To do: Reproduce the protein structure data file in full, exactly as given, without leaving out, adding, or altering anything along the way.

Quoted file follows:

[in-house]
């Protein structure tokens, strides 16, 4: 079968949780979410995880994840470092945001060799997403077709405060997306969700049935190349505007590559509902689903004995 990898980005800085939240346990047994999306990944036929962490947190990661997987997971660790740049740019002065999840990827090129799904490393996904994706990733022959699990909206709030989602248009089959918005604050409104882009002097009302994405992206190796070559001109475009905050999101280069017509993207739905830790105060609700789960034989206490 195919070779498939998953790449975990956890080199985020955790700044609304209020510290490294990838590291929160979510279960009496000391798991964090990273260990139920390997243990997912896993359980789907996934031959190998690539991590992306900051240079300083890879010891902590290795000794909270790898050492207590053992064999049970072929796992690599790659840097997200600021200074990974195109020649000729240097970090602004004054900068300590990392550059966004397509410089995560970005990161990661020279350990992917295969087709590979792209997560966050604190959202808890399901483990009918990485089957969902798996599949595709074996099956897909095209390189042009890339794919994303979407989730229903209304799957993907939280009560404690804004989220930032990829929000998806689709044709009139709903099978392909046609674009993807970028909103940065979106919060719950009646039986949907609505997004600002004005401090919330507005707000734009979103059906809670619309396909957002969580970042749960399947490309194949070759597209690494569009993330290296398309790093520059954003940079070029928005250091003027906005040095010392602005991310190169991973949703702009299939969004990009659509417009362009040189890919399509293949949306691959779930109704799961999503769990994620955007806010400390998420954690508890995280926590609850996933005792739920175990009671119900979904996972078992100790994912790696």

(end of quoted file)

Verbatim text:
[in-house]
């Protein structure tokens, strides 16, 4: 079968949780979410995880994840470092945001060799997403077709405060997306969700049935190349505007590559509902689903004995 990898980005800085939240346990047994999306990944036929962490947190990661997987997971660790740049740019002065999840990827090129799904490393996904994706990733022959699990909206709030989602248009089959918005604050409104882009002097009302994405992206190796070559001109475009905050999101280069017509993207739905830790105060609700789960034989206490 195919070779498939998953790449975990956890080199985020955790700044609304209020510290490294990838590291929160979510279960009496000391798991964090990273260990139920390997243990997912896993359980789907996934031959190998690539991590992306900051240079300083890879010891902590290795000794909270790898050492207590053992064999049970072929796992690599790659840097997200600021200074990974195109020649000729240097970090602004004054900068300590990392550059966004397509410089995560970005990161990661020279350990992917295969087709590979792209997560966050604190959202808890399901483990009918990485089957969902798996599949595709074996099956897909095209390189042009890339794919994303979407989730229903209304799957993907939280009560404690804004989220930032990829929000998806689709044709009139709903099978392909046609674009993807970028909103940065979106919060719950009646039986949907609505997004600002004005401090919330507005707000734009979103059906809670619309396909957002969580970042749960399947490309194949070759597209690494569009993330290296398309790093520059954003940079070029928005250091003027906005040095010392602005991310190169991973949703702009299939969004990009659509417009362009040189890919399509293949949306691959779930109704799961999503769990994620955007806010400390998420954690508890995280926590609850996933005792739920175990009671119900979904996972078992100790994912790696």